What do you desire most? For what cause are you willing to fight? Where do you find your strength? Whom or what do you worship? How do you respond to your sins? The answers to these questions reveal the affections of our hearts.
King David demonstrated for us what it means to live for an audience of One.
First, we begin with a surrendered heart for an audience of One. David fully surrendered his heart and his desires to God. A well-known illustration of David’s heart for God lies in his refining prayer for his Lord to examine and help David to surrender any offensive way inside his heart, “Search me, O God, and know my heart; test me and know my anxious thoughts. See if there is any offensive way in me, and lead me in the way everlasting” (Psalm 139:23-24). When we fully surrender our hearts and desires to God, He orchestrates our desires to be like His. This is how we know God’s will for our lives. This dynamic process includes the refining prayer for the Spirit of God to examine and help us surrender any offensive ways.
Second, we battle for an audience of One. David’s perspective of victory shifted from we to He. Rather than battling for his own causes, David fought for God’s. His heartfelt words recorded in a psalm reflected his perspective that gave God all of the credit for victory, “With God we will gain the victory, and he will trample down our enemies” (Psalm 60:12; cf. 108:13). When we shift our perspective from we to He, God delivers and sustains us in our spiritual battles (Psalm 144:10; 18:35).
Third, we become strengthened for an audience of One. Scripture records, “David was greatly distressed because the men were talking of stoning him; each one was bitter in spirit because of his sons and daughters. But David found strength in the Lord his God” (1 Samuel 30:6). David found strength in and for an audience of One. When we seek God’s face in the midst of our weaknesses, He lifts us from the old and gifts us with the new (Psalm 40:2, 34:18).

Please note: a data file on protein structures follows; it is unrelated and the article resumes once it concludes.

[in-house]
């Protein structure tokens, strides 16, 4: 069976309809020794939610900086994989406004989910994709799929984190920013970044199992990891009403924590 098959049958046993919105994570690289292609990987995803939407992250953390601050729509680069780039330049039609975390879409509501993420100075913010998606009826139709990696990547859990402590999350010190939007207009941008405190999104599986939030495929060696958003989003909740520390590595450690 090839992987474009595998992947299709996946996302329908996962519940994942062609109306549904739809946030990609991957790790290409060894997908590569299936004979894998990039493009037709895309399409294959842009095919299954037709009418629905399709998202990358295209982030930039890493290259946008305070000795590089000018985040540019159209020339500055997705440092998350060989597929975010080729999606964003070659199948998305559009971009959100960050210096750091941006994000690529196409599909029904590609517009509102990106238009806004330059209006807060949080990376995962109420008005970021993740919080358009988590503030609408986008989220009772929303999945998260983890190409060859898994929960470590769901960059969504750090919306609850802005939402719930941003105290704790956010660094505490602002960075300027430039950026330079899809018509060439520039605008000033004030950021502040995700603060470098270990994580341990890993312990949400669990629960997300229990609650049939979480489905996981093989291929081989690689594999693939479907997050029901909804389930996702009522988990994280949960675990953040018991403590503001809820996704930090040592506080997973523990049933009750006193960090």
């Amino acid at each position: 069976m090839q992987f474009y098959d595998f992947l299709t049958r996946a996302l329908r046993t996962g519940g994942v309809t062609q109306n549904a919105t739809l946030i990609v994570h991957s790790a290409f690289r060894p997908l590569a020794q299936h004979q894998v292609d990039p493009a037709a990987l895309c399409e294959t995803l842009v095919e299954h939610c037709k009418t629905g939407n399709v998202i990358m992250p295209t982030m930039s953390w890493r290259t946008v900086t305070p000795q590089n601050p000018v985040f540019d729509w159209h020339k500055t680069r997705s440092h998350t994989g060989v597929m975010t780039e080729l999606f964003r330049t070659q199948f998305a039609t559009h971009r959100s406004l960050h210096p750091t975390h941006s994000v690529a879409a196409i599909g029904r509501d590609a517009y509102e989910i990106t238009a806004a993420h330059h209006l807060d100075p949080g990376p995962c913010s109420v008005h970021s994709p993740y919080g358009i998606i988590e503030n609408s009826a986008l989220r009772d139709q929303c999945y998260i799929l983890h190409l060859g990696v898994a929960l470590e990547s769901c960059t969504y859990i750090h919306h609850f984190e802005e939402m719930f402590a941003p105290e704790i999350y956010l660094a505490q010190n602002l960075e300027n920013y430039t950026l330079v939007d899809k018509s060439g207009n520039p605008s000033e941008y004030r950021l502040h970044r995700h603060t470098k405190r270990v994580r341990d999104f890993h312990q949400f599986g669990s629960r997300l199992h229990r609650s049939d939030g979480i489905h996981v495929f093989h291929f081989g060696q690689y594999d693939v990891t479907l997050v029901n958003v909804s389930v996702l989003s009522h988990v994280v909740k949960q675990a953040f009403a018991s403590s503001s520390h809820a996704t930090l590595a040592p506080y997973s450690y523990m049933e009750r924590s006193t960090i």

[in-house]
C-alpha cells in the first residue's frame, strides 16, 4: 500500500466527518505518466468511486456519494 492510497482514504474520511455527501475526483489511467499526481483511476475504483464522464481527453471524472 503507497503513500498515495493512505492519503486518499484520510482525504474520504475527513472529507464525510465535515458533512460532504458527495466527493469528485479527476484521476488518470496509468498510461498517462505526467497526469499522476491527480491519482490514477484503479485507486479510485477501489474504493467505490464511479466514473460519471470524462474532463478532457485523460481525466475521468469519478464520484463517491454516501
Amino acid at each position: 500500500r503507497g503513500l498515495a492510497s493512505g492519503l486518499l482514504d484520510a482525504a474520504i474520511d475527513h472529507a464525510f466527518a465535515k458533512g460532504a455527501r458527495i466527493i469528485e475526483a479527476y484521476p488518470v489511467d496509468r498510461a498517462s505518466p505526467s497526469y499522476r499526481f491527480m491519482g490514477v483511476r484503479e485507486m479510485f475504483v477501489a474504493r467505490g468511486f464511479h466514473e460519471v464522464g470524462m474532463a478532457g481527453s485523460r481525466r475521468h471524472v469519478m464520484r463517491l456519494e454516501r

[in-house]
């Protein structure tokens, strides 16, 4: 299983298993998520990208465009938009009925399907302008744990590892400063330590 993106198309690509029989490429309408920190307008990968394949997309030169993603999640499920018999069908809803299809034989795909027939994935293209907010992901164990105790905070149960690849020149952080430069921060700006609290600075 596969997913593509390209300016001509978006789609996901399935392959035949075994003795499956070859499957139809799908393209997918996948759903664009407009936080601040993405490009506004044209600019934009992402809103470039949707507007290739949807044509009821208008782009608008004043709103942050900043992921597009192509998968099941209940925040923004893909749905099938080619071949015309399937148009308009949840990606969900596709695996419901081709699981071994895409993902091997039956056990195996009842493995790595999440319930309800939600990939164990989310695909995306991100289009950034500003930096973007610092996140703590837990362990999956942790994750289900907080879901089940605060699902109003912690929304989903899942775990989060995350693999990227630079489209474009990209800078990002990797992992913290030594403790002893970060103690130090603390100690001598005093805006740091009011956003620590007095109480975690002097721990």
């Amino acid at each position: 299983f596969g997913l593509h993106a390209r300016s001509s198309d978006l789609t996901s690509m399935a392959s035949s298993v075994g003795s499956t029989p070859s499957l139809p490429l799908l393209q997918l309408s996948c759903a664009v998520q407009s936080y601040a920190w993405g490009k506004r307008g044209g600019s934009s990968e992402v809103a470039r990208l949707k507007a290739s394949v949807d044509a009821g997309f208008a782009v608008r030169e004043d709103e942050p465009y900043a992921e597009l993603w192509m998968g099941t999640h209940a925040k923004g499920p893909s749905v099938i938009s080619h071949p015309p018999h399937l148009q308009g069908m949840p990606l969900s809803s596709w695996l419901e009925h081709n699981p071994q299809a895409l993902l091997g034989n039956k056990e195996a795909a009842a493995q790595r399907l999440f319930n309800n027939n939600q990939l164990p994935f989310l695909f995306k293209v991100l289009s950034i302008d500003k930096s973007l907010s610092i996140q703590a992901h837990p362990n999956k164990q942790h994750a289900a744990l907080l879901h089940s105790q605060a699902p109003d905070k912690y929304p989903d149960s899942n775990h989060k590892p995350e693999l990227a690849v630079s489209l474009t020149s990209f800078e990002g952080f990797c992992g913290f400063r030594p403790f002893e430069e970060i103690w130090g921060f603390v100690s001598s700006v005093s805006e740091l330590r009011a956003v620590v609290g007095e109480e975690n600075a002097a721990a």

Fourth, we worship for an audience of One. In his psalm, David depicted his philosophy of a 24/7 worship, “I will exalt you, My God and King; I will praise your name for ever and ever. Every day I will praise you and extol your name for ever and ever. Great is the LORD and most worthy of praise; his greatness no one can fathom” (Psalm 145:1-3). When we worship God the most where people expect it the least, we worship Him 24/7 including in our work. This results in God blessing our lives with an awareness of His presence.
Finally, when we sin, we repent for an audience of One. In his psalm repenting of his sin with Bathsheba, David communicated his contrition toward a Holy God, “Against you, you only, have I sinned and done what is evil in your sight, so that you are proved right when you speak and justified when you judge” (Psalm 51:4). When we repent, we exhibit a contrite heart, and we stand forgiven by a Holy God Who does not give us a one-for-one punishment for our sins nor recounts our sins against us. Rather, He gives us the heart of Christ Whose Spirit resides in us so that we may live for an audience of One.
Each day this week, select one of David’s five behaviors and focus on it. Live for an Audience of One and experience the desires, deliverance, restoration, intimacy, and forgiveness that only God can give.